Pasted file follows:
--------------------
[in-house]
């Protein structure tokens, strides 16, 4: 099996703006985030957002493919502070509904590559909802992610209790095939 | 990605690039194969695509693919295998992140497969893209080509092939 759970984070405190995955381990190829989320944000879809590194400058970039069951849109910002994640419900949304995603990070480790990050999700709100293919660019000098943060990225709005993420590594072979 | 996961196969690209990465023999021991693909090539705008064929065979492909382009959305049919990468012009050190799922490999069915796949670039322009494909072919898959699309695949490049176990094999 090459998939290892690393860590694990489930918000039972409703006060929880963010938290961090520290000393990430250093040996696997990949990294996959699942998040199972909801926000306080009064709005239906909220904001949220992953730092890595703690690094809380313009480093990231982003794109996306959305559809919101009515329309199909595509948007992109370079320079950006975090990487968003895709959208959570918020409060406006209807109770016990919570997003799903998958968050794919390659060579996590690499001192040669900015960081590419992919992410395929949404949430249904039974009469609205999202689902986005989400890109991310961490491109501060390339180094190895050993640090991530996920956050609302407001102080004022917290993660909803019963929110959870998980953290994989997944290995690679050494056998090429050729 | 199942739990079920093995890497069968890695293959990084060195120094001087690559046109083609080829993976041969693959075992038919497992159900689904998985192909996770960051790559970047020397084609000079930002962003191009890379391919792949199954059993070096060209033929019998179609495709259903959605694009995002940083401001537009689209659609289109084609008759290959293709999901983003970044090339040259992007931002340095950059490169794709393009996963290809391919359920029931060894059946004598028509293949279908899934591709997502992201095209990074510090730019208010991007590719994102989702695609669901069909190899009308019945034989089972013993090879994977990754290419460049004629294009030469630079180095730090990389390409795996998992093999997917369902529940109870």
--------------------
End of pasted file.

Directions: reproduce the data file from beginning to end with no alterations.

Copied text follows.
[in-house]
């Protein structure tokens, strides 16, 4: 099996703006985030957002493919502070509904590559909802992610209790095939 | 990605690039194969695509693919295998992140497969893209080509092939 759970984070405190995955381990190829989320944000879809590194400058970039069951849109910002994640419900949304995603990070480790990050999700709100293919660019000098943060990225709005993420590594072979 | 996961196969690209990465023999021991693909090539705008064929065979492909382009959305049919990468012009050190799922490999069915796949670039322009494909072919898959699309695949490049176990094999 090459998939290892690393860590694990489930918000039972409703006060929880963010938290961090520290000393990430250093040996696997990949990294996959699942998040199972909801926000306080009064709005239906909220904001949220992953730092890595703690690094809380313009480093990231982003794109996306959305559809919101009515329309199909595509948007992109370079320079950006975090990487968003895709959208959570918020409060406006209807109770016990919570997003799903998958968050794919390659060579996590690499001192040669900015960081590419992919992410395929949404949430249904039974009469609205999202689902986005989400890109991310961490491109501060390339180094190895050993640090991530996920956050609302407001102080004022917290993660909803019963929110959870998980953290994989997944290995690679050494056998090429050729 | 199942739990079920093995890497069968890695293959990084060195120094001087690559046109083609080829993976041969693959075992038919497992159900689904998985192909996770960051790559970047020397084609000079930002962003191009890379391919792949199954059993070096060209033929019998179609495709259903959605694009995002940083401001537009689209659609289109084609008759290959293709999901983003970044090339040259992007931002340095950059490169794709393009996963290809391919359920029931060894059946004598028509293949279908899934591709997502992201095209990074510090730019208010991007590719994102989702695609669901069909190899009308019945034989089972013993090879994977990754290419460049004629294009030469630079180095730090990389390409795996998992093999997917369902529940109870």